He instructs that they not be “muzzled.” Therein is the temptation. When an elder (pastor) is doing the work that he is obligated to do by faith according to the Scriptures, the word will do its work because it does not return void. As the word does its work, the souls and spirits of people are pierced, their bone and marrow divided. They are both convicted and encouraged. There are many who would want to limit the elders in what they teach because they wish to remain comfortable or to hear something new. They, if they are to be faithful to God and to the ministry of His word, are to teach the whole counsel of Scripture. So, the body has a responsibility to enable that ministry; not being only hearers, but doers of God’s word. Their responsibility isn’t merely to the elders, but to God who gave His word. His word is life. The elders are worthy, not because of their own ability, but because of the one whose word they teach. May God be glorified.

v. 19

The work of the elders (pastors) is so important that the enemy will stop at nothing to devour them, discourage them, cause them to go into a deep depression, and like we see far too often in this world commit suicide. In fact, I am willing to say that pastoral suicide is an epidemic in the western world.

Timothy is in Ephesus to address some false teaching (1:3-4). Elders who are teaching and preaching the true Gospel were under the scrutiny of not only the false teachers but those in the body who don’t necessarily agree with the true Gospel. There are many complaints and many accusations that are brought against the elders as there are in our own time. Paul instructs Timothy, and by proxy the body of believers and other elders, not to accept an accusation against an elder unless it is supported by two or three witnesses. I have enough experience to know that when people don’t like you, they will invent things and tell others that something was said that was not. Gossip spreads like fire. It burns like fire. It both destroys and kills like fire. It doesn’t only quench the Spirit and the ministry of the word in and through a local church, it crushes a people. Those people often don’t recognize what has happened. Leaders, be careful. Be faithful no matter the cost.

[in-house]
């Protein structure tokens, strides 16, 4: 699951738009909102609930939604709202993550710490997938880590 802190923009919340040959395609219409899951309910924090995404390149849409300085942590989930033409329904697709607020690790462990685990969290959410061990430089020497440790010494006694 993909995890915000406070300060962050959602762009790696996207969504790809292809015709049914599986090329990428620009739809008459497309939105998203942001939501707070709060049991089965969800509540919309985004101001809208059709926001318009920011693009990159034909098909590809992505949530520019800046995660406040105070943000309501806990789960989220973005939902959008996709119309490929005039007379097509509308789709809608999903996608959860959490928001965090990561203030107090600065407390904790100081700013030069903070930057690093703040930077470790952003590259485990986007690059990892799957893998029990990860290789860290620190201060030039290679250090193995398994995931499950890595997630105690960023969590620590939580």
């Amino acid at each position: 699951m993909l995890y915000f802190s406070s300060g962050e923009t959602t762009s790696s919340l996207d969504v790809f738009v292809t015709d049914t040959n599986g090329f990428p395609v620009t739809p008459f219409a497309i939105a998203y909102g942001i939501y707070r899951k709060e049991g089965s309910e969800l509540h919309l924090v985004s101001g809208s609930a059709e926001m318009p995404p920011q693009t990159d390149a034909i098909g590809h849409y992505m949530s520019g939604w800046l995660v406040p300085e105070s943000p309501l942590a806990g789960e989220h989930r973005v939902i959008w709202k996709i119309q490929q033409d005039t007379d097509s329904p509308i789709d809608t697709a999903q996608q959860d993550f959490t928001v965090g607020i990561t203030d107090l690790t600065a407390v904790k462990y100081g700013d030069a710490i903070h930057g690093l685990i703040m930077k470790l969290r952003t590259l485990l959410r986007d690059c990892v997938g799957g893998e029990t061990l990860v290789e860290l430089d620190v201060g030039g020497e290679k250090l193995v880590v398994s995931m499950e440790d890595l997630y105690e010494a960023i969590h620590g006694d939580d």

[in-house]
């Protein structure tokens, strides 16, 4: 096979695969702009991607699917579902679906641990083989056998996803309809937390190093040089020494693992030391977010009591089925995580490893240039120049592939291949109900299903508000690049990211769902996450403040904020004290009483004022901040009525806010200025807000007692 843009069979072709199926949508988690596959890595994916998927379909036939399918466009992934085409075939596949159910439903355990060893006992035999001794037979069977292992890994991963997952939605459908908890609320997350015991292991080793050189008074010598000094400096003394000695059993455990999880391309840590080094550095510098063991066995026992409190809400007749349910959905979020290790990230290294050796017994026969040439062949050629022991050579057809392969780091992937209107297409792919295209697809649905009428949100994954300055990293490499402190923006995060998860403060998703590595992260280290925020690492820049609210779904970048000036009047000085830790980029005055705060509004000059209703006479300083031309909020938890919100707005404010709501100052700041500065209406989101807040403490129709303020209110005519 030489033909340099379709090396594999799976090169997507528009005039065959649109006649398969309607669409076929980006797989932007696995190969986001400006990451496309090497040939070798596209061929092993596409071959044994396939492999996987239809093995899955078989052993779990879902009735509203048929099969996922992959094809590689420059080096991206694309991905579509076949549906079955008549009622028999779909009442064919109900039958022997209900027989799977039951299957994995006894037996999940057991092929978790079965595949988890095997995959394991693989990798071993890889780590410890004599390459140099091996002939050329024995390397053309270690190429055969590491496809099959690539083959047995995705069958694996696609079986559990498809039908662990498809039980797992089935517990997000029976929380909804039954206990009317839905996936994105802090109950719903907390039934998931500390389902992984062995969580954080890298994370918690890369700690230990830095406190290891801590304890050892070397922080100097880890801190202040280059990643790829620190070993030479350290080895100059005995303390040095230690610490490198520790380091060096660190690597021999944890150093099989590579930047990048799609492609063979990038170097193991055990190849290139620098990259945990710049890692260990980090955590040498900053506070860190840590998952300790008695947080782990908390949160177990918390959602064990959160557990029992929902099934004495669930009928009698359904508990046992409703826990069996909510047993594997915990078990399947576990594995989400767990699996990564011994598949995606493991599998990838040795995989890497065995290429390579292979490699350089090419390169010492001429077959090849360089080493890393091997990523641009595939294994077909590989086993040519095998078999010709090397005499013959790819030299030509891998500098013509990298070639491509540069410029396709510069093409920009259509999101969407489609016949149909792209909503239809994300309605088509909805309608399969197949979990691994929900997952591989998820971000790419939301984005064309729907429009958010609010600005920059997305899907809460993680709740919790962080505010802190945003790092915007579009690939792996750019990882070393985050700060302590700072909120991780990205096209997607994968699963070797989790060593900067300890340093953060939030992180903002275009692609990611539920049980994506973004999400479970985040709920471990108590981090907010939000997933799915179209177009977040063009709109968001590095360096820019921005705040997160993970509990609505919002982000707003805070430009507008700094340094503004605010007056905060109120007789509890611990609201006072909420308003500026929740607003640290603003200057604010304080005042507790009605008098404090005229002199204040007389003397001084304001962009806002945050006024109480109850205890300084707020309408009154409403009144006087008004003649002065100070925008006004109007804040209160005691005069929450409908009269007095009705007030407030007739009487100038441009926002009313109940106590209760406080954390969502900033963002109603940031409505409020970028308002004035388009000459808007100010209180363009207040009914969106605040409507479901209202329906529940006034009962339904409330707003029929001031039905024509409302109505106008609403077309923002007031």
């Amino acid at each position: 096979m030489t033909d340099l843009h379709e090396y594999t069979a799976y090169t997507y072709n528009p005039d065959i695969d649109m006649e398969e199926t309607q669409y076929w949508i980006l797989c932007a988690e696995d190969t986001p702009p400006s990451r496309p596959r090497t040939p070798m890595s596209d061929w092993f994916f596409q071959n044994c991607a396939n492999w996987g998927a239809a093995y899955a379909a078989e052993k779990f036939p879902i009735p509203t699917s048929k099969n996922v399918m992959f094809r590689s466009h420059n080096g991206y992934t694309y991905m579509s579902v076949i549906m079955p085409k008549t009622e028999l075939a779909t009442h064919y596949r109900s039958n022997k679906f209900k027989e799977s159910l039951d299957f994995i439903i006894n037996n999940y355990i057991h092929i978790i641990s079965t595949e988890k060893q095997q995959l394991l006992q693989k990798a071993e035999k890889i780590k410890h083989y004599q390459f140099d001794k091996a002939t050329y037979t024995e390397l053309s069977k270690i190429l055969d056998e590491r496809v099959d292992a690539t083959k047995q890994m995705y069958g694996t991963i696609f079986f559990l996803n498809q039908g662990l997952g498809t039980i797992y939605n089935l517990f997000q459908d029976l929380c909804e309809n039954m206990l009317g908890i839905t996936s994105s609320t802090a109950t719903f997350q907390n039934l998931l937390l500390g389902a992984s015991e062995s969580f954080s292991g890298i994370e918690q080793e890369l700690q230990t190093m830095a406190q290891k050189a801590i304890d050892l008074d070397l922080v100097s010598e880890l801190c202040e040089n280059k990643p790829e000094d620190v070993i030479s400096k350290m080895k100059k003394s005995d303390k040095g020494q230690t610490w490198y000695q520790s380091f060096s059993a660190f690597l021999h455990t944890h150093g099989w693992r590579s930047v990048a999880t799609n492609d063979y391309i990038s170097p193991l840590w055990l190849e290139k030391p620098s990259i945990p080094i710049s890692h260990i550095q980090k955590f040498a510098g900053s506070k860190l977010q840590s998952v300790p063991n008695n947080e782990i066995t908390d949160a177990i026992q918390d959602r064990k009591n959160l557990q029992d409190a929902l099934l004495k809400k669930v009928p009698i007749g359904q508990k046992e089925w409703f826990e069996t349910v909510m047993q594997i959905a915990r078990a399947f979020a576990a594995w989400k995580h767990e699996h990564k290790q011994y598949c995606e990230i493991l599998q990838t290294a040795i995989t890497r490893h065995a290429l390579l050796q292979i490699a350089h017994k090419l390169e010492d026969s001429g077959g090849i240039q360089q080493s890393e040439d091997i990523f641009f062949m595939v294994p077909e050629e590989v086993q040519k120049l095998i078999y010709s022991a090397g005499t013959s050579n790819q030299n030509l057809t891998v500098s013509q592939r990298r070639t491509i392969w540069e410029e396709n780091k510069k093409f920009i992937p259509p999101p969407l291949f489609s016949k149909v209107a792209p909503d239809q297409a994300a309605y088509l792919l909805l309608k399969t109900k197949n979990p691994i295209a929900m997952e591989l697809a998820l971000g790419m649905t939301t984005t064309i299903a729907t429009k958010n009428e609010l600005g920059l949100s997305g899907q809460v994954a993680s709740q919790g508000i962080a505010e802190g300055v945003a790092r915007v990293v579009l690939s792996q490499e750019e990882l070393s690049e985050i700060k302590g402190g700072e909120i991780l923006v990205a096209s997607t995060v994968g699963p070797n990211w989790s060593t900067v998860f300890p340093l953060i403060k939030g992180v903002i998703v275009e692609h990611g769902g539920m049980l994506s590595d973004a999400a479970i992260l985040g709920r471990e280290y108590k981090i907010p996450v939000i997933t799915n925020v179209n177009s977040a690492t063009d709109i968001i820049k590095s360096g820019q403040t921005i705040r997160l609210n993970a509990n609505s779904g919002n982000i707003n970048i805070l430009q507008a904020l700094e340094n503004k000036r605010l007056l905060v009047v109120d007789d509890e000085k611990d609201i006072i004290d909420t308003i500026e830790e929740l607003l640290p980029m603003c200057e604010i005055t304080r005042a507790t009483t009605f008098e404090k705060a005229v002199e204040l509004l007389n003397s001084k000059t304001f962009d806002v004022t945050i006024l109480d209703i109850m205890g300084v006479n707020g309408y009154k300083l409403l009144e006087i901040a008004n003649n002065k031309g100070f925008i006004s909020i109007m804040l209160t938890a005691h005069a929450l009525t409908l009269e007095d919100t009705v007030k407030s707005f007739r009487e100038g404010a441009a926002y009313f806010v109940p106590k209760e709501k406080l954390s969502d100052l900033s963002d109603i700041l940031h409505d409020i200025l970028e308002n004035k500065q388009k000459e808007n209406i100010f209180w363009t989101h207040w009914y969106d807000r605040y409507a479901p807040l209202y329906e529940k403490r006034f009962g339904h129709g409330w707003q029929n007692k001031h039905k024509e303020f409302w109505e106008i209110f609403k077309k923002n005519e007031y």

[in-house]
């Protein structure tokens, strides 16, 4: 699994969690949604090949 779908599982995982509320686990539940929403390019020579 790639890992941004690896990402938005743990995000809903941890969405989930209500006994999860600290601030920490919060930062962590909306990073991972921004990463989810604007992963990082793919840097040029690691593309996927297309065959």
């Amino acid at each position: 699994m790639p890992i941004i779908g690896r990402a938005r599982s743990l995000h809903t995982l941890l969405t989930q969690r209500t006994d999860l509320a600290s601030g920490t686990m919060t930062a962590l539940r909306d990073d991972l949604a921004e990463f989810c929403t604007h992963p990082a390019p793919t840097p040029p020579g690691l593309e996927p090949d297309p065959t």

v. 20-21

If there is rampant sin, it is to be rebuked publicly (of course in line with Matthew 18). Timothy was instructed to observe all of these things, not showing favoritism or prejudice. All people are equal before God. God the Father, the Son (Jesus Christ), and the elect angels (here to mean the elders, or messengers [αγγελων], of the church) stood as a witness to this instruction.

Something else is revealed of those who are genuine elders. They have been elected by God to serve in such a role. They are commissioned and confirmed by the church body, but God is the one who calls and qualifies. Sadly, there are not many people in our day who recognize God’s authority and His working together of all things in this process. Pastors are not ‘professionals’ and are not simply employees. They are truly messengers from God who have the responsibility of declaring the whole word of God as it is revealed in Scripture on this earth.

v. 22-25

We are not to be too quick to appoint anyone as an elder. This is because some people’s sins remain hidden and surface later. At the same time, Paul instructed Timothy not to share in the sins of others (probably those who constantly criticized and accused the elders); good works that are not obvious will be revealed. The work of the elder is that important, that he should be weighed but not cauterized.

The church should be regularly appointing elders, then, and giving opportunity for them to practice their gifts, even if that means giving up a good church member for the cause of the Gospel. After all, there is only one church, and Christ is building her up for His glory and her good.